So beyond making Ethan Green, you were doing various art jobs over the years.
Yeah, right out of college, I landed a job as editorial cartoonist for the daily Concord Monitor in New Hampshire’s little state capitol. I’m still proud of having gotten that job. It was a small newspaper that did daily battle up there with the Manchester Union-Leader. Everything was great except my personal life was nonexistent. New Hampshire wasn’t a comfortable place – for me anyway – to be young and gay at a time when the mushroom cloud of HIV was looming up over everything. There was a lot of hysteria and fear of gay men up there. And I wanted to meet someone. So I moved down to Boston, basically so that I could find a boyfriend. Now I’m like, who gives a damn about finding a boyfriend! You had this great gig, and they can be more trouble than they’re worth! Get a dog! [laughs] Anyway, I moved to Boston and I got a job as assistant art director at a magazine.
Those periods of working for him being separated by a number of years – and eventful years, not just in terms of Congress but public life – were very different and I would imagine, gave you a different perspective.
It gave me a good, often front row seat. Two years before I left to go to Los Angeles, I was sitting in my office working in Barney’s Massachusetts district office. I would draw Ethan at lunch because I had a nice, enclosed office and it wasn’t the taxpayers dime because for lunch, I was off the clock. So anyway, I was in my office and I had been in there for several hours, first working and then switching gears and trying to finish my comic strip. In this district office, the only good camera shot for a live TV crew was if you put up a backdrop against the outside of my office door. So I was in there working and I heard commotion, but it was a congressional office. There’s always commotion. I kept trying to come out, and getting the door forcefully shut in my face. Barney was on the other side of the door, on camera with one of Boston’s network affiliates. When I was finally freed, I discovered that the live shot I’d almost interrupted was to get Barney’s take on the breaking news about the president and this intern named Monica Lewinsky. Who of course nobody had ever heard of that morning.
He’s an interesting figure in terms of the work he did, and a lot of people know him for that, but for many people and some of the media, he was a colorful character.
Definitely a colorful character. But also, a guy who combined a really sharp wit, in service of strategic thinking about public policy. One of my favorite quips of his is one that I heard long before I met him. I was in the kitchen of a house I shared with roommates during my junior or senior year of college. Somebody on the radio was saying in this thick accent, “these right wingers must believe that life begins at conception and ends at birth, because they nevah support social spending after that”. My roommates were standing there – unlike me, they were from Boston, so they’d been hearing Barney on TV for years – and they explained who he was when I asked.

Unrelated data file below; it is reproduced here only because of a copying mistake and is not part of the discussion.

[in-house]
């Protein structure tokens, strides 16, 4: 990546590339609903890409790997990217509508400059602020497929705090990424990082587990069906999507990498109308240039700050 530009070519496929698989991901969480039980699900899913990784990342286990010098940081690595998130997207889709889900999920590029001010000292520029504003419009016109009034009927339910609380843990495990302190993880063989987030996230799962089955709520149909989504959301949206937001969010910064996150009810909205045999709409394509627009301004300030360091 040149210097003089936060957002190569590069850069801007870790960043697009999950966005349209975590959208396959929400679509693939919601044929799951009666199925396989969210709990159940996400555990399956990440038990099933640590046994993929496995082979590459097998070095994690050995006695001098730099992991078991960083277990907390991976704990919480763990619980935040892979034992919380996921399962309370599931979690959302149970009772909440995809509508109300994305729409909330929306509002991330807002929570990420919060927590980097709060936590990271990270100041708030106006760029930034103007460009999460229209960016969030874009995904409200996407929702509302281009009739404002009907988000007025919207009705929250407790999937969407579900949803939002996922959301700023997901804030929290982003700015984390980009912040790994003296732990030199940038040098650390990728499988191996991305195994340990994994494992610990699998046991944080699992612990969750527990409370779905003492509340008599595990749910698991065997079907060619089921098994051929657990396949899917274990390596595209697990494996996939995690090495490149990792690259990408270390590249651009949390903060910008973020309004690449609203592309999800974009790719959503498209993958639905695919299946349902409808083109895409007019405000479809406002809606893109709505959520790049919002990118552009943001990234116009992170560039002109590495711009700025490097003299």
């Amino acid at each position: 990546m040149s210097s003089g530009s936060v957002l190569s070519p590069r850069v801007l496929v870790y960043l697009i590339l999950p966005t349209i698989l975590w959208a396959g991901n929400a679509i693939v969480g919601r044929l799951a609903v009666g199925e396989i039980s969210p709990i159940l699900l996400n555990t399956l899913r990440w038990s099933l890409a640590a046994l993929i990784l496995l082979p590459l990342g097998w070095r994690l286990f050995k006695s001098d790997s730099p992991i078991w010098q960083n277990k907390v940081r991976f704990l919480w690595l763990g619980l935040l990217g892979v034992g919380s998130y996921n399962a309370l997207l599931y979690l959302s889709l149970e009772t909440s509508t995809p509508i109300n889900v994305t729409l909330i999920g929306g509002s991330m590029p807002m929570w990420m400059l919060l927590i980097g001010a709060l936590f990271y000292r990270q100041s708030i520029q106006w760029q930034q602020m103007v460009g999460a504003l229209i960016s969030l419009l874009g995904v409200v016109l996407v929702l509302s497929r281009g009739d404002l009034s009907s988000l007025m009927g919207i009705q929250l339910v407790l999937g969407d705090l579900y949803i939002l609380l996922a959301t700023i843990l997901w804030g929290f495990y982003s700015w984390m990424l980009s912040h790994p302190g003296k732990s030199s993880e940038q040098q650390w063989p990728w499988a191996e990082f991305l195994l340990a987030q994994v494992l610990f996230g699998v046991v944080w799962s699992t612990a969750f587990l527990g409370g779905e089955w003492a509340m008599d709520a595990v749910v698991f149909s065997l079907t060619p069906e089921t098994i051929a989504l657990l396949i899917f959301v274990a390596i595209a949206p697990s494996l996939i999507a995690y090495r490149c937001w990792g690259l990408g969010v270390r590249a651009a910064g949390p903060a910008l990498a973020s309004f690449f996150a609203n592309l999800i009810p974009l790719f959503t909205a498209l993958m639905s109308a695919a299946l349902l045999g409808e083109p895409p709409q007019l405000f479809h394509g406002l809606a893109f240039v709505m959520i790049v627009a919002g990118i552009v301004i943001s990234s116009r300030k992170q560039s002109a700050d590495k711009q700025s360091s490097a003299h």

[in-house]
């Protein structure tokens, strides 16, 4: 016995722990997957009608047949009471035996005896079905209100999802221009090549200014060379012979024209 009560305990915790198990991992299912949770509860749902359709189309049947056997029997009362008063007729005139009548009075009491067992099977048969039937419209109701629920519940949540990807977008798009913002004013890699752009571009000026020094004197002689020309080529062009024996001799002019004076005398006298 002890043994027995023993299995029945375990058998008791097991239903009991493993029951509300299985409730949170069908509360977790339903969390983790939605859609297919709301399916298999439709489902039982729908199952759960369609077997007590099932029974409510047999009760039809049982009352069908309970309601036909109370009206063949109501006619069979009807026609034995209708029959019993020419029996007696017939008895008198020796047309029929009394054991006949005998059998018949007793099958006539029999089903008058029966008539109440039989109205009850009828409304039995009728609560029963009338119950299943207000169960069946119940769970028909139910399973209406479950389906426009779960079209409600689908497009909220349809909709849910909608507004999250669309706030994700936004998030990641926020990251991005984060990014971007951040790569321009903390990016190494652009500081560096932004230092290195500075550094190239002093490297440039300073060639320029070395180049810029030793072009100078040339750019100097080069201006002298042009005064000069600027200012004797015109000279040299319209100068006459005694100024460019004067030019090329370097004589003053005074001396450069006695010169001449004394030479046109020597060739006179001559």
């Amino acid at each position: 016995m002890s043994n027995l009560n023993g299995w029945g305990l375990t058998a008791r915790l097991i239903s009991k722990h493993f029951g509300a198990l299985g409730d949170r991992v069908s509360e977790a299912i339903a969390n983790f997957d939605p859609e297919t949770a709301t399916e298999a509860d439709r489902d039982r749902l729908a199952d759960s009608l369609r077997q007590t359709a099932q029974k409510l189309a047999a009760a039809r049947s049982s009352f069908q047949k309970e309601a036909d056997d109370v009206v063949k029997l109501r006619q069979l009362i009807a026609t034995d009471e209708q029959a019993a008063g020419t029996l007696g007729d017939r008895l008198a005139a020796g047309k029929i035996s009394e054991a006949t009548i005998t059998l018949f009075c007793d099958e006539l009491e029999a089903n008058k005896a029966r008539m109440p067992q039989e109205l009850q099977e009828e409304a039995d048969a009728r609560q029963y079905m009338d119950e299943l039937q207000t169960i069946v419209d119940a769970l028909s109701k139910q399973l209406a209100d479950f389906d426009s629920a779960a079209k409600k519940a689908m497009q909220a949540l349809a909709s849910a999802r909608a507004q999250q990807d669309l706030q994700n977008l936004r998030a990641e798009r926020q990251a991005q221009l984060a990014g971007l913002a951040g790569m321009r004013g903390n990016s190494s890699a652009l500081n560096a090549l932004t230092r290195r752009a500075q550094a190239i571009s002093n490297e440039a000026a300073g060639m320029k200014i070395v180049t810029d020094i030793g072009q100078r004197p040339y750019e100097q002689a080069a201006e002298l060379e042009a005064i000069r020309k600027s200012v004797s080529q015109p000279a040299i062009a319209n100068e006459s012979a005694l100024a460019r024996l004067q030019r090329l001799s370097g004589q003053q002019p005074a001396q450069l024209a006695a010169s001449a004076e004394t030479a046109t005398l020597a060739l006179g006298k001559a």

Whether people like politics or not, we live in a political system. The great laws of the land – the 15th Amendment, the New Deal, the Voting Rights Act – all that was legislation. You need somebody that knows how to draft, and pass bills. And Barney knows how to do that. But unlike a lot of people with legislative skills, he also could communicate in a way that galvanized people. Buy yeah, there’s no question he’s very colorful. It’s important to remember that he came up in the seventies and eighties, this era of focus-grouped politicians. Barney was the antithesis of a blow-dried, glad-handing, people-pleasing, talking out of eight sides of their mouth politician. That made him interesting for the media, and interesting for the voters.
You really get into this in the book, that he is a policy wonk above all else. He’s one of these people who doesn’t just write bills, but he actually reads bills.
It’s not particularly interesting to your average Joe – and I get that. He might not be wearing a cape and saving old ladies from I dunno, Spider-man’s nemesis, or whatever, but those intellectual qualities can be pretty heroic when it means that you’ve managed to win rent subsidies or healthcare, or better VA benefits for people. That’s what drove me to want to tell this story. And yeah, he’s absolutely unusual. You think the Representative from Q-Anon, Marjorie Taylor Green or spineless Kevin McCarthy, or that truly creepy Matt Gaetz are spending their Friday afternoons reading bills? I promise you they aren’t. And that’s a shame. It’s essentially a parliamentary system, but if nobody is practicing that, the wheels of society start to spin off. God knows we’re seeing plenty of that.
In this book you found ways to dramatize writing bills, reading and researching bills, which are not necessarily visual and dramatic, but you find a way to make it very compelling.
That’s good to hear. I looked at it as sort of political equivalent of the kind of police procedurals you see on TV. They’re interesting in the first five minutes because, someone finds a body, but after you find the body in the freezer in those first five minutes, then for the next 55 minutes or whatever, it’s all procedure. The dramatist’s job is to make that interesting. That’s what I wanted to do in Smahtguy.
From the start of his career he’s been interested in housing and how does one use government to serve people and help people.
I agree with you, but to me, his career’s more dramatic than that. I see it as really about the ongoing fight against American Reaction. Given the political climate over the past five years maybe I should drop the pretense and just call it fascism. There has been a strain of hyperactive conservatism in this country since its founding. The difference between the left and the right I think, is that the right has more often been willing to marry legitimate conservative politics with the threat – or the actuality – of widespread violence. Think of the segregationists. Think of Timothy McVeigh. Sure, the Weather Underground pulled violent stunts from the left. But they were hapless. I saw this book as a dramatization of the last forty years of the fight against American fascism through the prism of one important combatant’s career. So I think it’s a little more dramatic than just dramatizing his very real concerns about affordable housing or even Wall Street reform. Barney was a significant combatant in the fight over the last forty years from basically the Civil Rights era through the Great Recession.